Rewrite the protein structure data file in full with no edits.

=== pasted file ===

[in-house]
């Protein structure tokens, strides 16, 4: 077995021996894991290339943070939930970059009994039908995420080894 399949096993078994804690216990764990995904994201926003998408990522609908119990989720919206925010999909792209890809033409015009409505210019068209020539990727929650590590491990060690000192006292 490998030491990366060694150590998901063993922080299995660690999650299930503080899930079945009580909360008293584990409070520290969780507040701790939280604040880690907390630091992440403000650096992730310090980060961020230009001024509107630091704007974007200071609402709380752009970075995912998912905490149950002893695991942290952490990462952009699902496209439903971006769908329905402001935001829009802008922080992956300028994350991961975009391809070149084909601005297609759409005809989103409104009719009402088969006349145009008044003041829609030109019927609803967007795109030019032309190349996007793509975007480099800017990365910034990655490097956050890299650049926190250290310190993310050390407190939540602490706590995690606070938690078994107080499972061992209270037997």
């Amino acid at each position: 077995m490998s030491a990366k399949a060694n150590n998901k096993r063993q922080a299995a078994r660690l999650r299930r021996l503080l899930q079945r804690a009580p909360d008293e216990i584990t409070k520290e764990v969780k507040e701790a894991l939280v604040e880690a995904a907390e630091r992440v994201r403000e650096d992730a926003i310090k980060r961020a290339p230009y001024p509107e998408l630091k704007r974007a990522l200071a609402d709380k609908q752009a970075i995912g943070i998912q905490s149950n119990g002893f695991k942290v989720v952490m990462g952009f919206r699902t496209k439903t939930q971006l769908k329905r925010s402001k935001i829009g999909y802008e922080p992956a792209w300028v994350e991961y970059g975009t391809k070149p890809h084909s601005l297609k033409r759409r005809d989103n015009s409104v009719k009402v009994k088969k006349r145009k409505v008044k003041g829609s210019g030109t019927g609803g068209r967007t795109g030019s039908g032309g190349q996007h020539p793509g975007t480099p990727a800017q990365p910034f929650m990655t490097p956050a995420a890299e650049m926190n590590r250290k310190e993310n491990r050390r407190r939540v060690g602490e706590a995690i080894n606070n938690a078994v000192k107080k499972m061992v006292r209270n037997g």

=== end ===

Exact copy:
[in-house]
């Protein structure tokens, strides 16, 4: 077995021996894991290339943070939930970059009994039908995420080894 399949096993078994804690216990764990995904994201926003998408990522609908119990989720919206925010999909792209890809033409015009409505210019068209020539990727929650590590491990060690000192006292 490998030491990366060694150590998901063993922080299995660690999650299930503080899930079945009580909360008293584990409070520290969780507040701790939280604040880690907390630091992440403000650096992730310090980060961020230009001024509107630091704007974007200071609402709380752009970075995912998912905490149950002893695991942290952490990462952009699902496209439903971006769908329905402001935001829009802008922080992956300028994350991961975009391809070149084909601005297609759409005809989103409104009719009402088969006349145009008044003041829609030109019927609803967007795109030019032309190349996007793509975007480099800017990365910034990655490097956050890299650049926190250290310190993310050390407190939540602490706590995690606070938690078994107080499972061992209270037997």
């Amino acid at each position: 077995m490998s030491a990366k399949a060694n150590n998901k096993r063993q922080a299995a078994r660690l999650r299930r021996l503080l899930q079945r804690a009580p909360d008293e216990i584990t409070k520290e764990v969780k507040e701790a894991l939280v604040e880690a995904a907390e630091r992440v994201r403000e650096d992730a926003i310090k980060r961020a290339p230009y001024p509107e998408l630091k704007r974007a990522l200071a609402d709380k609908q752009a970075i995912g943070i998912q905490s149950n119990g002893f695991k942290v989720v952490m990462g952009f919206r699902t496209k439903t939930q971006l769908k329905r925010s402001k935001i829009g999909y802008e922080p992956a792209w300028v994350e991961y970059g975009t391809k070149p890809h084909s601005l297609k033409r759409r005809d989103n015009s409104v009719k009402v009994k088969k006349r145009k409505v008044k003041g829609s210019g030109t019927g609803g068209r967007t795109g030019s039908g032309g190349q996007h020539p793509g975007t480099p990727a800017q990365p910034f929650m990655t490097p956050a995420a890299e650049m926190n590590r250290k310190e993310n491990r050390r407190r939540v060690g602490e706590a995690i080894n606070n938690a078994v000192k107080k499972m061992v006292r209270n037997g």